Fantasy Review – Midnight Crossroad

Friday, May 24th, 2019

Midnight Crossroad (Midnight, Texas, Bk 1)

Midnight Crossroad by Charlaine Harris

Review by Mirah W (mwelday)

I really didn’t need to start a new series. I am already reading numerous series and I sometimes forget when new books are released, and then I get behind in my reading! But here I am, writing a post on Midnight Crossroad, book one of the Midnight, Texas series by Charlaine Harris.

Midnight, Texas is what could be described as a ‘one horse town’.  Midnight has seen better days, but now businesses are boarded up and residents have to go to other towns to take care of basic errands.  When Manfred Bernardo moves to town he is welcomed by a few of the locals, but he quickly realizes things are ‘different’ in Midnight.  There is a diner, a convenience store/gas station, and a pawn shop; these three locations are where most of the action takes place in this small town.

Bobo owns the pawn shop and is heartbroken that his girlfriend Aubrey has left him.  But did she just leave Bobo or did something more sinister happen?  Manfred Bernardo is new to town and works as a psychic.  But does he truly have a gift or is he a fake?  Fiji has a New Age shop in her home and describes herself as a witch.  But does she really have any powers? These characters are just the tip of the iceberg of the quirky residents in Midnight.

Now strangers are coming into Midnight and they’re asking questions about Aubrey and attacking the residents.  Who are these strangers and what are they really after? And can the locals all be trusted?  It seems the residents of Midnight all have secrets, and none react well when they believe their secrets will be exposed.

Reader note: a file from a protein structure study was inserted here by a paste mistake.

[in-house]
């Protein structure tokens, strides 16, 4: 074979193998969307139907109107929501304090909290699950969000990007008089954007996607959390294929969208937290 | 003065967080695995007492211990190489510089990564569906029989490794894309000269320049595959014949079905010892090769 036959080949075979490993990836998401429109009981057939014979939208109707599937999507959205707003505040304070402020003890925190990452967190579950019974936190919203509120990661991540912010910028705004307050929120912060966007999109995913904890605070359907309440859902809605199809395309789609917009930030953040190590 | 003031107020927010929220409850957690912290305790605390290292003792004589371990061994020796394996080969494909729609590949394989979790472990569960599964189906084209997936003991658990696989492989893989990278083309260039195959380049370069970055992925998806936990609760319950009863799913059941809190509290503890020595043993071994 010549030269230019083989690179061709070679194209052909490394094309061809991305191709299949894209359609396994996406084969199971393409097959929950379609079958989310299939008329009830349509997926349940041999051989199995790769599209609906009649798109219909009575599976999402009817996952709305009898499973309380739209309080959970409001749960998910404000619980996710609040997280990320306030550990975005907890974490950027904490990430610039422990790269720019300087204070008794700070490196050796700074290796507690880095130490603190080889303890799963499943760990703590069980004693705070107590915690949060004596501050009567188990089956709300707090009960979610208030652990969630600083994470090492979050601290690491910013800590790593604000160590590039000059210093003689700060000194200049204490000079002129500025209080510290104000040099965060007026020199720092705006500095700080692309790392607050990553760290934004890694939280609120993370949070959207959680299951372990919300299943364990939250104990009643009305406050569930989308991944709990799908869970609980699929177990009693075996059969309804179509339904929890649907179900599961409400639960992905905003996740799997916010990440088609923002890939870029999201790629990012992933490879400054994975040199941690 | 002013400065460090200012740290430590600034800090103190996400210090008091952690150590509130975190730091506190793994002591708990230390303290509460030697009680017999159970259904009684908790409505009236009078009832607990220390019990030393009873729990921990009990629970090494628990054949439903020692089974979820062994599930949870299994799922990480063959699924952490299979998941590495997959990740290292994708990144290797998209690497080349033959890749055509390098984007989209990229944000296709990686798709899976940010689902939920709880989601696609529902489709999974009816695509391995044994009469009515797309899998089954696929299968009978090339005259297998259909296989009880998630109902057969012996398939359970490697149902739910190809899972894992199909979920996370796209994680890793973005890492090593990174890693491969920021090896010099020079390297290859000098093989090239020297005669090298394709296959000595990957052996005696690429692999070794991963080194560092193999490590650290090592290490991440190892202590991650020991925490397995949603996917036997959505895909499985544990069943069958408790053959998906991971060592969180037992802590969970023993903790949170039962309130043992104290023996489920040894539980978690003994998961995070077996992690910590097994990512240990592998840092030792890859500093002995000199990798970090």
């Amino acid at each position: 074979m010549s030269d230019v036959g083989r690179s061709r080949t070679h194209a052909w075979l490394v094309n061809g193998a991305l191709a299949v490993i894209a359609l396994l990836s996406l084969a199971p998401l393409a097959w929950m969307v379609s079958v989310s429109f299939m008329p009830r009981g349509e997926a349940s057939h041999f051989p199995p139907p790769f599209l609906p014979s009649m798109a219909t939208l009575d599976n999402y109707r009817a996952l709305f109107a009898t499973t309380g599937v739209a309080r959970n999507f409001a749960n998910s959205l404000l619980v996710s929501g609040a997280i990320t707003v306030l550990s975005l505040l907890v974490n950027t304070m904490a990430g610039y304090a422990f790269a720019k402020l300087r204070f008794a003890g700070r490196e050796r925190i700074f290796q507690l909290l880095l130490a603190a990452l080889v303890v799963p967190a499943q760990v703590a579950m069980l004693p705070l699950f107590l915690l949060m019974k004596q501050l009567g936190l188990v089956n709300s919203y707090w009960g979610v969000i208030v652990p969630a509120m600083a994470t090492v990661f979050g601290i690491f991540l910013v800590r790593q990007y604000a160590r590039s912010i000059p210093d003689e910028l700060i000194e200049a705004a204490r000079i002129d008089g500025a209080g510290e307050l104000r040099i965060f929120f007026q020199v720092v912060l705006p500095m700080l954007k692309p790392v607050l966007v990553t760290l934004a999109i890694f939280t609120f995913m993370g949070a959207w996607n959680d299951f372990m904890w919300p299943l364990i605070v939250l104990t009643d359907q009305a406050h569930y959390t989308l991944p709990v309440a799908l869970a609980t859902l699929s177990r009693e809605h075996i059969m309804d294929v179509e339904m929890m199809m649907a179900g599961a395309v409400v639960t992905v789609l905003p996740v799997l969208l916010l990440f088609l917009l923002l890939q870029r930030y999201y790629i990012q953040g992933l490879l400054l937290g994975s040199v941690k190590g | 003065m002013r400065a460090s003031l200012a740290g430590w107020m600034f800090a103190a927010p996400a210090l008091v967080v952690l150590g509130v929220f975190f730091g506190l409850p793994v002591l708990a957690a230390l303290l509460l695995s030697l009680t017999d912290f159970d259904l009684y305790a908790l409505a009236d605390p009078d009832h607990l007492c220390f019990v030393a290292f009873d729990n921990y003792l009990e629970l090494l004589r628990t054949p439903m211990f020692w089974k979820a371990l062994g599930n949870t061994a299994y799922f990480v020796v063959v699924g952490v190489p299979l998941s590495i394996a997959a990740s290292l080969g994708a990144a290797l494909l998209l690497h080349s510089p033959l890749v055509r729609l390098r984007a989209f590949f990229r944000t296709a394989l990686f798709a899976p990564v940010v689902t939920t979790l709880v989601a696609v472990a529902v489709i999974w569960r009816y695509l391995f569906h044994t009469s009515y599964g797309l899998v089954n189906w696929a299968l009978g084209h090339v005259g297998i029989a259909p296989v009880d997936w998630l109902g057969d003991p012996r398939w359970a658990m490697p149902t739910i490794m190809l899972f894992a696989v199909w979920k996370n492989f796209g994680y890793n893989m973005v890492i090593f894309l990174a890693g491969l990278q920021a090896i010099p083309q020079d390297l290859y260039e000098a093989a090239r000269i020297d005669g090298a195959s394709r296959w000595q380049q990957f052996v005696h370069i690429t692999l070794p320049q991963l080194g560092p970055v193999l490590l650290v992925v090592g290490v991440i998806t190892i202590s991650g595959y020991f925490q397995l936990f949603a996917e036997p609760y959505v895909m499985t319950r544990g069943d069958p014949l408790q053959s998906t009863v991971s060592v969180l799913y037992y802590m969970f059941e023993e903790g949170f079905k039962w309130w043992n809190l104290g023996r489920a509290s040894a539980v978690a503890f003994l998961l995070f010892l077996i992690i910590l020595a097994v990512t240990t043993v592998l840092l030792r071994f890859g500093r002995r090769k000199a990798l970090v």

This book had its downfalls, but overall, I enjoyed it. I found it to be fast-paced and a fun escape, but I don’t think the plot was as exciting or as well-developed as previous Harris books. I think the characters were rather two-dimensional, but I am hoping there is more character development in the next books of the series because the characters were likeable and had redeeming qualities. There are obviously more secrets and true identities to be revealed and I’m curious what else can happen in this sleepy town.  One of my favorite things about this book was the inclusion of Lily Bard from Harris’s Lily Bard mystery series.

 

 

 

 

Mystery Monday – Rear Window and Other Stories

Monday, May 20th, 2019

Rear Window and Other Stories by Cornell Woolrich

Review by Matt B. (BuffaloSavage)

 

Among fanatics of noir, Woolrich is up there with Hammett, Chandler, and Cain, though most admit, I gather, that his prose is the most purple and pulpy of the founding bunch. Among non-fans of noir, Woolrich is probably best-known through movie adaptations: The Bride Wore Black is a 1968 French film directed by François Truffaut and Rear Window, a 1956 fun fest by Alfred Hitchcock.